I-Foliage needle-like and evergreen.
A-Needles 2" long and longer, growing on stem in "bundles"; two or
more per "bundle"
The Pines (Genus Pinus)
(Note: There are four pines in the Park; Western White Pine of the
lower forest has 5 needles per bundle; Lodge Pole Pine has 2 needles per
bundle and is found only around Longmire, White Barked Pine has five
needles per bundle but grows only on high rocky, timberline ridges;
Western Yellow Pine has two or three needles per bundle and is found
only in northern portion of the Park.
B-Needles less than 2 inches long, flat and soft to touch; grow
singly on stem.
1-Cones grow upright on branches always at top of tree. On maturity
cones fall apart leaving small spikes on branches. Crown compact,
usually symetrical and spire-like.
The True Firs
Note: There are four true firs in the Park, all
more or less alike except for altitudinal distribution, Grand Fir grows
at lower elevations, Nobile Fir is intermediate and Lovely Fir and
Alpine Fir in alpine meadows)
2-Cones hang down from branches and not limited to top of tree.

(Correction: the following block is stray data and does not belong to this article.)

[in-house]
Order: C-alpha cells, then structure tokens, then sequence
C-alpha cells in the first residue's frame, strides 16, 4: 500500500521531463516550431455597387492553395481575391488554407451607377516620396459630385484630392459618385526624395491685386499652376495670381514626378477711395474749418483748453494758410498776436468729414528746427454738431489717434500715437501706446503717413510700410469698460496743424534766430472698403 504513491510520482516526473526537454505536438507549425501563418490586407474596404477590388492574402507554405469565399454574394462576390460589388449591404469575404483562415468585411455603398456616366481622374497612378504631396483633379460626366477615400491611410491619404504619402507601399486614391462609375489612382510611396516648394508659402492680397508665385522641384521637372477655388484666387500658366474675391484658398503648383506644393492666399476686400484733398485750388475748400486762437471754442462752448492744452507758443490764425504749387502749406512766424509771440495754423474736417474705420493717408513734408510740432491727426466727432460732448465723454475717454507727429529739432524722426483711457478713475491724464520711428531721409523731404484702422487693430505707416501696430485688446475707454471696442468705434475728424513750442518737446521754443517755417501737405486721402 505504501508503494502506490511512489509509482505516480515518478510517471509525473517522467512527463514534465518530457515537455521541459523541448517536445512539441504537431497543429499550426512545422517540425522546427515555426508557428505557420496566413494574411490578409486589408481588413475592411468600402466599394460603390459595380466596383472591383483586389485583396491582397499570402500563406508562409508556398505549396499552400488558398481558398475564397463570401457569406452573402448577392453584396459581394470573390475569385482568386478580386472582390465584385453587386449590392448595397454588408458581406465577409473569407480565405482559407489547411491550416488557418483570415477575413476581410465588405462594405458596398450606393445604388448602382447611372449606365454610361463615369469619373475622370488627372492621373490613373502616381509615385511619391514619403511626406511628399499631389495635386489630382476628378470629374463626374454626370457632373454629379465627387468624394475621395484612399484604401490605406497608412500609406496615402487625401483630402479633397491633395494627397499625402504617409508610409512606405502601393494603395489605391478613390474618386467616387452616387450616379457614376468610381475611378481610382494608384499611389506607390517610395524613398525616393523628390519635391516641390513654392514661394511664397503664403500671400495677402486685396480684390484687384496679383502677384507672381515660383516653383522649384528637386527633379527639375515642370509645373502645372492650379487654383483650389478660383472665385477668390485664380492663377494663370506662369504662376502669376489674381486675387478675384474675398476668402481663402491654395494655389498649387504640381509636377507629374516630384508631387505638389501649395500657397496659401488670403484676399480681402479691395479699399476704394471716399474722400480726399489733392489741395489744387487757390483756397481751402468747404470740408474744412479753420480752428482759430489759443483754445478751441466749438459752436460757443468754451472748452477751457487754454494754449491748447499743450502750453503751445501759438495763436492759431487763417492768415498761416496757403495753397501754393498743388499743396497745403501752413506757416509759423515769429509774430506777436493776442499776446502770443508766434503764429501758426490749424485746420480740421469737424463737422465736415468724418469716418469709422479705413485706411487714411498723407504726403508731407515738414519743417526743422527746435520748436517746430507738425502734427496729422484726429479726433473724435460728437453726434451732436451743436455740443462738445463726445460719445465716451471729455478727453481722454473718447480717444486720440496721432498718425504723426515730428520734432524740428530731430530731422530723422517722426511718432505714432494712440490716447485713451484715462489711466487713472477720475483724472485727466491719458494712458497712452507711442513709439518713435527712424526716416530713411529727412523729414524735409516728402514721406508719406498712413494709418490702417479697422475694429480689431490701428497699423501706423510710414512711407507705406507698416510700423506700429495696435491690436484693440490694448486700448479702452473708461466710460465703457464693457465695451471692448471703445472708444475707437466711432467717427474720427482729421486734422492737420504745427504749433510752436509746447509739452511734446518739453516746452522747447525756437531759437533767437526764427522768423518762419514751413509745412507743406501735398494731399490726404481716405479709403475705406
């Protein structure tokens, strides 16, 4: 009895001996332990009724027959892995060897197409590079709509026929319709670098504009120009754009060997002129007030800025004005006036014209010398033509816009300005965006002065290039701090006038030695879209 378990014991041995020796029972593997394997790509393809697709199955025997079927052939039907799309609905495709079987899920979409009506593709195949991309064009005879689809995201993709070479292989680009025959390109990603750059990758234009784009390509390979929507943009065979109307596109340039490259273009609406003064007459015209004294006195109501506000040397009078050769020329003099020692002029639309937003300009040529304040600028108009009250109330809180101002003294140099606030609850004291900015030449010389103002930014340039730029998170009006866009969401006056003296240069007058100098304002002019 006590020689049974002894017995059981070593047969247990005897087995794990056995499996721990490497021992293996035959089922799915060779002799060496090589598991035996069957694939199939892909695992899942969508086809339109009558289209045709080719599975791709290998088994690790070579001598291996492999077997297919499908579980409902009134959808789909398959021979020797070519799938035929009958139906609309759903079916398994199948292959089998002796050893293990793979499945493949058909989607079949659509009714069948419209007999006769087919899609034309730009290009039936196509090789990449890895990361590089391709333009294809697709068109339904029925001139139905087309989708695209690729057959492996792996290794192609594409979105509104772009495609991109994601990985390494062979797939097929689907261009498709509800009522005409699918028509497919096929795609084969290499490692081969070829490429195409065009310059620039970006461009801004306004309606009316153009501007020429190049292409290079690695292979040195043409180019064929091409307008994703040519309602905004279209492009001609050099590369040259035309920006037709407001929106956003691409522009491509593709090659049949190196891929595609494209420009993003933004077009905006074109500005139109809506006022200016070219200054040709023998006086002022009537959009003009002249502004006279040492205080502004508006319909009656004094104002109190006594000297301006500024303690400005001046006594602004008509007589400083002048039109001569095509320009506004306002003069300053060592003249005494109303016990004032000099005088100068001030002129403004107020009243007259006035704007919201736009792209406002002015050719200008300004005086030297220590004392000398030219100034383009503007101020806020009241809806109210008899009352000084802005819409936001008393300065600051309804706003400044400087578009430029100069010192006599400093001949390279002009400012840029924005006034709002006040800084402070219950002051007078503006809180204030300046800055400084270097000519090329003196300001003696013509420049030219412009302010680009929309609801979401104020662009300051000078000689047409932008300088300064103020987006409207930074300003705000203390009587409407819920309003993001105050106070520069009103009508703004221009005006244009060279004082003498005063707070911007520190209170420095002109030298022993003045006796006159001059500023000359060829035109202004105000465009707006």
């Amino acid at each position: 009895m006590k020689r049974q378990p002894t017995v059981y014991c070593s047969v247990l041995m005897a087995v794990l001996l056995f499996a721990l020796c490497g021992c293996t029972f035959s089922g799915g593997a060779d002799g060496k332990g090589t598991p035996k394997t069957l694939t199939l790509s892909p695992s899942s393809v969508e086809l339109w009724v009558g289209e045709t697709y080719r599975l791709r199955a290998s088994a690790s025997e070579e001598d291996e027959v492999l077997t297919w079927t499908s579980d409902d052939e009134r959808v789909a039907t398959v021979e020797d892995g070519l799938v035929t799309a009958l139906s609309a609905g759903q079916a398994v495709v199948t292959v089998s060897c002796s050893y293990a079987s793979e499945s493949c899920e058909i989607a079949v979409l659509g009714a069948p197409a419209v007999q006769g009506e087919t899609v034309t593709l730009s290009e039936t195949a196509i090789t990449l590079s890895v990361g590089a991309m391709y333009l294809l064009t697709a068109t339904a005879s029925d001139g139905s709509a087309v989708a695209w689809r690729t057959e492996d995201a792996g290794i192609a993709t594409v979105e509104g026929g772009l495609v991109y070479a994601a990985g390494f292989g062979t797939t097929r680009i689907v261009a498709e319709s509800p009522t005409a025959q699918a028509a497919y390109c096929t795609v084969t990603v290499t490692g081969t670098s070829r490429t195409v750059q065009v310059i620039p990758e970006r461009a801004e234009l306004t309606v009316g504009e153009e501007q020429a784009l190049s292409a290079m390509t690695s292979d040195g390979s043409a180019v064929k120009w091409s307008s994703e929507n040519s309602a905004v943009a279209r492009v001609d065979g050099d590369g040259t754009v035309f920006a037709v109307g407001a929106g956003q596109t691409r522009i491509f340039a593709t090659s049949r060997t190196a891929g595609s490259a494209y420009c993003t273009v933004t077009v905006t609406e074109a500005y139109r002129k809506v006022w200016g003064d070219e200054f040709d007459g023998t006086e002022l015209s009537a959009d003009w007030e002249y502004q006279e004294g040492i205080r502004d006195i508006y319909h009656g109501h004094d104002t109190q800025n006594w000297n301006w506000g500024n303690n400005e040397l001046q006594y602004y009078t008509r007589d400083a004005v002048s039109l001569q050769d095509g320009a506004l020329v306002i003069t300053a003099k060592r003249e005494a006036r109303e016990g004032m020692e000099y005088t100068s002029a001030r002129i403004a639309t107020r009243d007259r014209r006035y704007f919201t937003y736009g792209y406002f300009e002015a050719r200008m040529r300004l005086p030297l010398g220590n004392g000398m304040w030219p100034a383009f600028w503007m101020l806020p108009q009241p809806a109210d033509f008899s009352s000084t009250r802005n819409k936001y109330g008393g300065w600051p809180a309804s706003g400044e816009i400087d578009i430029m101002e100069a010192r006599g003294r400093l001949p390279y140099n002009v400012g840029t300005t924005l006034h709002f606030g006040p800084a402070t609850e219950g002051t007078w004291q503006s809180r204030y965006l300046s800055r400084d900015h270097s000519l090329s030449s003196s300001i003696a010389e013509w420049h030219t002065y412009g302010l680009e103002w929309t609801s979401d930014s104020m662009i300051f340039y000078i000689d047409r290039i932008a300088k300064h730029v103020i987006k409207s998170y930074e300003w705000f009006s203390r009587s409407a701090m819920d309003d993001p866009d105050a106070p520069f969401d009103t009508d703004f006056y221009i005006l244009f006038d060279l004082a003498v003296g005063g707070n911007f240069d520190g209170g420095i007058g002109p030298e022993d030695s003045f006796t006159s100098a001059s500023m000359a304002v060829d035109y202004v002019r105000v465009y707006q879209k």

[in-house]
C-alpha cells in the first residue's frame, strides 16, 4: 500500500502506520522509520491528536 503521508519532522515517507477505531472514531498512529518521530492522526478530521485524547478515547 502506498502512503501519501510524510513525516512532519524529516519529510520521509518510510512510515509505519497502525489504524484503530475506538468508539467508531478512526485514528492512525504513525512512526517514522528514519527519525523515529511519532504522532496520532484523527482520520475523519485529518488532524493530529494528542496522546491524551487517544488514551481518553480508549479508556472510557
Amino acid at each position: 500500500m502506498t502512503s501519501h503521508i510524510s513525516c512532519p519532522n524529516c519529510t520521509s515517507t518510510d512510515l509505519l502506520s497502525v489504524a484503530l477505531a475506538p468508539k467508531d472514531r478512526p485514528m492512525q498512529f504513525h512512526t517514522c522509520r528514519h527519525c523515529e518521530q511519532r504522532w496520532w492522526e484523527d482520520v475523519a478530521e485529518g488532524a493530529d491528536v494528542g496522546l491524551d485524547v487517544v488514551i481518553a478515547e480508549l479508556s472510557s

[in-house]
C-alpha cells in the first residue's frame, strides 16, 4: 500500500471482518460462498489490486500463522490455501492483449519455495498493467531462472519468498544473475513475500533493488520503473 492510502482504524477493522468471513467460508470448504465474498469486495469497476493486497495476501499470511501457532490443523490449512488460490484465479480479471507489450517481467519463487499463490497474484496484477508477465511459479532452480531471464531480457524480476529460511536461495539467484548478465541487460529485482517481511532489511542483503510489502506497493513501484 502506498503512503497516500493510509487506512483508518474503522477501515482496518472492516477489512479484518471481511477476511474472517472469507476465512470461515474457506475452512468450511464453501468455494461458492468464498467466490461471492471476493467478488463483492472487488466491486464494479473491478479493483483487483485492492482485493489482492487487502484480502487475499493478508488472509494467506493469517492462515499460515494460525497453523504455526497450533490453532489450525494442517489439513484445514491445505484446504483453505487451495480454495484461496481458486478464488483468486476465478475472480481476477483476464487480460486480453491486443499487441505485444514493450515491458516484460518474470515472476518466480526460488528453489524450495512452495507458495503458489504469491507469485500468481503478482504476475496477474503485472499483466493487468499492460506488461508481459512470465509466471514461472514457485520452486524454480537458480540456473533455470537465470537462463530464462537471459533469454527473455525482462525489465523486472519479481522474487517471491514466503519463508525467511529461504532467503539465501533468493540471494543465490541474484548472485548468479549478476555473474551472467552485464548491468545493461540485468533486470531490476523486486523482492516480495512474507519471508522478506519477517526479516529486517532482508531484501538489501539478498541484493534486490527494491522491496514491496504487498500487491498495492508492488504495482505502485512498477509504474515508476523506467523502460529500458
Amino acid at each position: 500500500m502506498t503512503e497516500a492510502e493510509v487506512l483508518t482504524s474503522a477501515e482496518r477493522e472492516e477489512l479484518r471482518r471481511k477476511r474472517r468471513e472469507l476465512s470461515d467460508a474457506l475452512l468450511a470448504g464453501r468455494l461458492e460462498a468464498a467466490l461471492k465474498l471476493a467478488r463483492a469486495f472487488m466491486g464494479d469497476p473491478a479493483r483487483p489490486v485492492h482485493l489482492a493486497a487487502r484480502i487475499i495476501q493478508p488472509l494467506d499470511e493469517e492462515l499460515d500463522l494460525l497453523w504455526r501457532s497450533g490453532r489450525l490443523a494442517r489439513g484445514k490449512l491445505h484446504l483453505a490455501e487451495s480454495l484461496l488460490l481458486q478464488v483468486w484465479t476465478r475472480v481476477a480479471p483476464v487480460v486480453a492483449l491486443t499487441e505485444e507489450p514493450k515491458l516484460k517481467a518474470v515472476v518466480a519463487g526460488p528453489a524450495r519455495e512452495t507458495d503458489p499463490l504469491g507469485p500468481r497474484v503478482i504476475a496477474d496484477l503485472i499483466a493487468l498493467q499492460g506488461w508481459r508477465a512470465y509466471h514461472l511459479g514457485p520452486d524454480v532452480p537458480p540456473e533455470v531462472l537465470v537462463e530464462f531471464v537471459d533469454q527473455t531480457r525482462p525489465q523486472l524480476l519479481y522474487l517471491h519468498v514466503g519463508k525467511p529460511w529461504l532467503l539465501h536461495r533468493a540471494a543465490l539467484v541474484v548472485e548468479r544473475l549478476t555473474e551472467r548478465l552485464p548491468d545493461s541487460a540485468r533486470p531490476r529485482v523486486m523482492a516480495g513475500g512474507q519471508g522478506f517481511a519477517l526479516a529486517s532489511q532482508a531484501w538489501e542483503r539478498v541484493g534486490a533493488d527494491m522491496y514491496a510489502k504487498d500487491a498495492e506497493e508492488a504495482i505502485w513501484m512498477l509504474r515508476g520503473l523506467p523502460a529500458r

(a) Two to 2-1/2" long with long 3 pointed bracts protruding from
The Douglas Fir (Pseudotsuga
(b) Rarely over 3/4" long. Foliage deep green and
lacy and about 1/2" long. Most common in dense forests.
The Western Hemlock (Tsuga mertensiana)
1" to 1-1/2" long, needles short and curved. Inhabits timberline ridges
where it is gnarled and twisted by the wind.
Mountain Hemlock (Tsuga heterophylla)
C-Needles less than 2" long, four sides in cross section and sharp to
touch; bark thin and scaly.
Sitka Spruce (Picea
Sitchensis). This tree is found chiefly in the Carbon River region.
II-Foliage scale-like; branches appear flattened.
1-Cones oblong and produced in abundance, bark scaly and shreds off in long strips.
Western Red Cedar (Thuya plicata)
2. Cones round and produced sparingly. Branches have decided droop;
grows at higher elevations chiefly about 5000 feet.
Alaska Cedar (Chameocyparis nootkatensis)
By C. F. Brockman, Information Ranger.